Many states allow the use of marijuana and cannabis-based products for medicinal purposes. However, the FDA has only approved one CBD drug so far. The drug’s name is Epidiolex, and doctors prescribe it to treat certain epilepsy forms, which are quite rare. Epidiolex is suitable for adults and children at least two years old.

One study from the Journal of Epilepsy Research published in 2017 titled “Cannabinoids in the Treatment of Epilepsy: Hard Evidence at Last?” aimed to explore if anti-seizure effects could be directly attributed to CBD or if they are caused by a reaction between CBD and other medications. 

Stroke

An interesting study titled “Cannabidiol reduces brain damage and improves functional recovery in a neonatal rat model of arterial ischemic stroke” was published in 2017. The research was conducted on rats, and it aimed to discover if stroke recovery could be accelerated and brain damage reduced after a stroke. Human testing is still pending, but we are looking forward to seeing the results in the future. 

Chronic Pain Relief

A study conducted on rats in 2012 examined the claim that cannabinoids assist with neuropathic and inflammatory pain. Another similar piece of research was published in 2017, but with two crucial differences. The first difference is that the study focused on humans, and the second is that results were self-reported. Although the reliability of that approach might be questionable, the majority of patients stated that medical cannabis helped them equally as other pain medications. This can’t really be accepted as hard science though due to the questionable nature of self-reporting.

Cancer

Cancer is a serious disease that can have fatal consequences, which is why the entire public, and particularly professionals, should be careful when discussing it. 

When it comes to CBD, the problem with the studies is that most of them are performed in-vitro, meaning they were conducted in lab settings. Only a few of the studies were in-vivo, which means the reactions being studied occurred in a living animal or human organism.

Research to date offers minimal data related to whether CBD has anti-cancer properties and how it reacts with anticancer agents. You can find many studies discussing the issue, but credible evidence that CBD might help in fighting cancer is almost non-existent, and certainly not reliable.

However, one topic that continues to be explored is whether CBD could help with pain and other symptoms that might appear during chemotherapy or because of the disease itself.

Blood Pressure

Similar to stroke, not many studies are available on the correlation between CBD and blood pressure. Furthermore, we only managed to find a single trial, published in the Journal of Clinical Investigations, conducted on humans, but it only involved nine participants.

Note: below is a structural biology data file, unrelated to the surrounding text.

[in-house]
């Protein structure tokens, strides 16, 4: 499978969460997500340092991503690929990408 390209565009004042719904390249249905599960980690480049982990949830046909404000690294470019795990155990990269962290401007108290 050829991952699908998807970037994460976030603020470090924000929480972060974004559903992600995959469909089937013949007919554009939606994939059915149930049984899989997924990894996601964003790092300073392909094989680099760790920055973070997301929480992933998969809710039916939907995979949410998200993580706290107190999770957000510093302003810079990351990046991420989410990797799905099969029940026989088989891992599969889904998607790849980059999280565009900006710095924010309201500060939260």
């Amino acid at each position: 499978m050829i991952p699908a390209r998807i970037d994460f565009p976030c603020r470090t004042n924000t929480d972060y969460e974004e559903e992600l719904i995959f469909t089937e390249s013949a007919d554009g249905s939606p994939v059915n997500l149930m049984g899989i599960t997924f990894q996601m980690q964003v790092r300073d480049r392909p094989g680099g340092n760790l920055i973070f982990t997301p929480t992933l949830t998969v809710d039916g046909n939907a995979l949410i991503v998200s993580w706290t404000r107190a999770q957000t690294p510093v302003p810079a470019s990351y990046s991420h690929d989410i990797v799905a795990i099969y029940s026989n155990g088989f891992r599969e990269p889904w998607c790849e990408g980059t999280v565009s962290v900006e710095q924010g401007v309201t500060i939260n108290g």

The trial was conducted in 2017, and all volunteers were described as “healthy adult males.” The researchers gave some of the participants CBD, and the others a placebo. According to the reports, a single dose managed to reduce the blood pressure by approximately six mmHg. Although the results are encouraging, results from a study involving only nine people cannot be statistically significant, which is why CBD can’t be definitively claimed to have any beneficial effects on blood pressure.

Anxiety

Millions of people all over the world suffer from anxiety. While some are frequently anxious, others only have issues in certain situations. For example, social anxiety is related to public speaking and participating in social events. A study from 2011 examined the effects of cannabidiol on public speaking anxiety.

Schizophrenia

The only study of cannabidiol as a potential treatment for schizophrenia that we could find was published in the Schizophrenia Journal in 2018. It is a relatively recent study that failed to note any improvement related to the disease. However, researchers noted that the working memory of the patients with schizophrenia improved. That means the participants showed improvements in short-term communication and solving short-term tasks, but these effects could not be attributed directly to CBD.

Other CBD Studies Worth Mentioning

Following is a list of some other research results that focused on CBD’s effectiveness in helping with various issues:

  • Liver damage – a study conducted on animals explored whether CBD could assist in treating liver damaged by alcoholism. However, no trials have been conducted on humans.

  • PTSD – post-traumatic stress disorder is a big problem, especially for army veterans. Similar to liver damage, animal testing was conducted to determine whether CBD could help, but there are no trials involving humans.

  • Diabetes – a study from 2016 examined the hypothesis that CBD treatment might help reduce early pancreatic inflammation that occurs in type 1 diabetes.

  • Acne – a single research study from 2014 aimed to measure if CBD had any anti-inflammatory properties that might have an effect on acne. 

  • Alzheimer’s disease – in 2014, a study explored if CBD might prevent the development of deficits in social recognition memory in Alzheimer’s. Research was conducted on mice, and there is no human testing available.